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An Outstanding Coffee

A key factor in the  quality of coffee is the balance of different attributes and characteristics. Colombian Coffee is characterized for being a beverage that has a clean taste, medium/high acidity and body, and a pronounced and complete aroma. These qualities can be obtained as long as the proper species and botanic varieties are grown in specific environments, characterized by high mountainous tropical regions with a specific type of soil and climate. In addition, several efforts are made in its cultivation, harvest and post harvest. The process of industrialization should ideally be performed immediately after the harvest. (For more information on this please see about coffee).

Thus, the special quality characteristics begin with the selection of the adequate species. For this reason only 100% Arabica coffee is grown in Colombia, a species that produces milder coffees. Different varieties of these species that adapt to specific environments of the Colombian geography, or a combination of them, constitute the prime material of Colombian Coffee. The principal varietals of Arabica coffee that are grown in Colombia are: Tipica, Bourbon, Maragogipe, Tabi, Caturra, and Variedad Castillo®, previously referred to as Variedad Colombia. The selection of the specific varieties is the responsibility of Cenicafé, one of the most sophisticated centers of coffee research in the world.

In order to illustrate that Colombia produces coffee in high mountains one should look at the coffee producing regions in the world. Because of their latitude, only in Eastern Africa (Kenya, Tanzania, and Ethiopia), and in Colombia do high quality coffee crops grow at altitudes of nearly 2,000 meters above sea level. The Colombian Coffee regions suited for producing high quality coffee consists of nearly 3.3 million hectares located at ideal altitudes and distributed within the mountainous regions of the country (see the descriptive map of the Colombian Coffee region).

As can be observed, Colombian Coffee is cultivated along the three different mountain ranges of the Andes as well as in the Sierra Nevada of Santa Marta, which sprawl across the country from its Atlantic coast in the North to the border between Colombian and Ecuador in the South. Nonetheless, the land dedicated to the cultivation of coffee is confined to an area that oscillates between 850,000 and 900,000 hectares. Other areas in which coffee can be produced are dedicated to the maintenance of the natural forests and other agricultural activities. If you would like to know more about these regions and the persons that cultivate coffee in Colombia please visit the land of coffee.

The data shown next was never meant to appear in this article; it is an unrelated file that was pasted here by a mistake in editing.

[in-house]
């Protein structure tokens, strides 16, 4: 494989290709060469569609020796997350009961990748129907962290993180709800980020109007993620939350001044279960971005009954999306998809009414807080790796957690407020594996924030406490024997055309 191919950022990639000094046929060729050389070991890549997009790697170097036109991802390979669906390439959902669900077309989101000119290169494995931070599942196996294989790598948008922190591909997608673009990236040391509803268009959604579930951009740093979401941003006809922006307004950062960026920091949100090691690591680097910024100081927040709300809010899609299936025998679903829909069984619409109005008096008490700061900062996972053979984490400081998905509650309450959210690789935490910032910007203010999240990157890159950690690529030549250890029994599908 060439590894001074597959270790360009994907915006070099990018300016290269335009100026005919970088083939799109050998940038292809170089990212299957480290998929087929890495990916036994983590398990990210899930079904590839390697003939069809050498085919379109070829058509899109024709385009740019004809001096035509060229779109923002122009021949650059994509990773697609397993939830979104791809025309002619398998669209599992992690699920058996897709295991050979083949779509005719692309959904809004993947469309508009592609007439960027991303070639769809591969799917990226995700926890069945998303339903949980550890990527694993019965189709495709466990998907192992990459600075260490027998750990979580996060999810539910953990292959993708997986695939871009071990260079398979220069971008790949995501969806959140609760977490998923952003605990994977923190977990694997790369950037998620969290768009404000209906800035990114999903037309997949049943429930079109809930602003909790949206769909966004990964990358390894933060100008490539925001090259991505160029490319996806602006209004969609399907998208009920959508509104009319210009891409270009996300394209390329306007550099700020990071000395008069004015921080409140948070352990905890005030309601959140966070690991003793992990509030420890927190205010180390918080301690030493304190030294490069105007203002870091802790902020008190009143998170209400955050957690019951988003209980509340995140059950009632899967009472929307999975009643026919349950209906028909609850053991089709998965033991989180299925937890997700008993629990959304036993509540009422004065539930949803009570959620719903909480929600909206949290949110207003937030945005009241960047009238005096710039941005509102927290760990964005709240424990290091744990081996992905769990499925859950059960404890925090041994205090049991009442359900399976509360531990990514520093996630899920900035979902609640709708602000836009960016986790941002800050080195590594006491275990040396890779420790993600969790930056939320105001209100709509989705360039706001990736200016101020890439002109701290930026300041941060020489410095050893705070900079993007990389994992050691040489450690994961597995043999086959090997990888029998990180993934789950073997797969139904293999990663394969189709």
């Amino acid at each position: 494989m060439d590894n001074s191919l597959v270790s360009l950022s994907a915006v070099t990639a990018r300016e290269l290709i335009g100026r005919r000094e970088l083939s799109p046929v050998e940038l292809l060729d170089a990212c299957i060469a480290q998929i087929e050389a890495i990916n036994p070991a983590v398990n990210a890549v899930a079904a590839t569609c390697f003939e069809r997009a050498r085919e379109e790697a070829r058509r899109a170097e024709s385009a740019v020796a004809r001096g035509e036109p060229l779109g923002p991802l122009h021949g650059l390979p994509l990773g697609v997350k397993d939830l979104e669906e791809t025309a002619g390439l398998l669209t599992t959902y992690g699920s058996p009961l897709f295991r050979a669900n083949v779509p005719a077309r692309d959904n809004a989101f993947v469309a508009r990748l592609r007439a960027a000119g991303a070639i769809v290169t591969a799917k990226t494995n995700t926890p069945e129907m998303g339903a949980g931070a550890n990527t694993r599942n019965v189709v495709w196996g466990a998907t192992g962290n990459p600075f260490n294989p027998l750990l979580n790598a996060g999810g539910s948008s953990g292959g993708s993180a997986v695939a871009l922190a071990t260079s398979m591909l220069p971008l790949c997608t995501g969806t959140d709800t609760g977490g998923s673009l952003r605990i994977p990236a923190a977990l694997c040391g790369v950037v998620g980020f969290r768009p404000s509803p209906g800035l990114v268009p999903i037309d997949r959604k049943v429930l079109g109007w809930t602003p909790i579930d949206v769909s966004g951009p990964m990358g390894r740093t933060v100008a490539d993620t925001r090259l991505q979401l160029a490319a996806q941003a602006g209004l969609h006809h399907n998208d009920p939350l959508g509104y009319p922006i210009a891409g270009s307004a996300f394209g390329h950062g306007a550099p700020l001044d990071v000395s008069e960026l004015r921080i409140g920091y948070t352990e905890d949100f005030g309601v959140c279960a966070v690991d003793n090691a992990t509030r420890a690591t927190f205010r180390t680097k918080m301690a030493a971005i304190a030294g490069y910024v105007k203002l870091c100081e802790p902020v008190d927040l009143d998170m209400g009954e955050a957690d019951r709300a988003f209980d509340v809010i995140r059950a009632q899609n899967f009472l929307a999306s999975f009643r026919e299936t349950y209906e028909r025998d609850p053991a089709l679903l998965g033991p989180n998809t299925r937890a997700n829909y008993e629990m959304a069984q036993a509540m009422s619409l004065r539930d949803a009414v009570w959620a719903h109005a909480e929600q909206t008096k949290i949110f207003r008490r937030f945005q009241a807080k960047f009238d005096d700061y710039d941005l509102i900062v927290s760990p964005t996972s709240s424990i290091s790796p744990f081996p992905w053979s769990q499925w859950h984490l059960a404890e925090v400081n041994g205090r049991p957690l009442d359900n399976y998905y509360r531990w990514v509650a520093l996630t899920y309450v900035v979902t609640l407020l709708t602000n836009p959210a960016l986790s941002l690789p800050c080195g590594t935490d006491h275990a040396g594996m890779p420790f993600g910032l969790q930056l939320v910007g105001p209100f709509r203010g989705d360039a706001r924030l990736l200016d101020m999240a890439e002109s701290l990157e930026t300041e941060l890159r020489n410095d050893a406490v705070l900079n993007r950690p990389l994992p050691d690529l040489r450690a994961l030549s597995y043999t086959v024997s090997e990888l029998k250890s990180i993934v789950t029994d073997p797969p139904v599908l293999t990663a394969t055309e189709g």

Other environmental factors associated with the temperature at which coffee grows are also crucial for obtaining a superior quality beverage. The proximity to the equator line (0 degrees latitude) generates a solar exposure that influences the median temperatures registered in the Colombian mountain chains. These specific conditions permit the existence of microclimates and favorable conditions for the cultivation of coffee at high altitudes. At these altitudes in the tropics, moderate temperatures are present year long, without extreme variations.

The thermal regime, regulated in Colombia by the altitude associated with the mountains that rise to over 5,000 meters above sea level, allow the median temperatures where coffee is grown to vary between 18° to 24° C. Under these temperatures it is possible to cultivate coffee and avoid frosts. Consequently, in the Colombian Coffee Regions the temperatures remain within an optimal range for the cultivation of coffee, without experimenting excessive temperatures (extreme heat or frost) that would  interfere the normal development of the Arabica coffee trees. The contrasts of the temperature during the day and the temperature throughout the year also favor the generation of sugars and other compounds within the coffee beans that develop, during the industrialization, appreciated attributes such as a medium/high acidity and a well balanced body.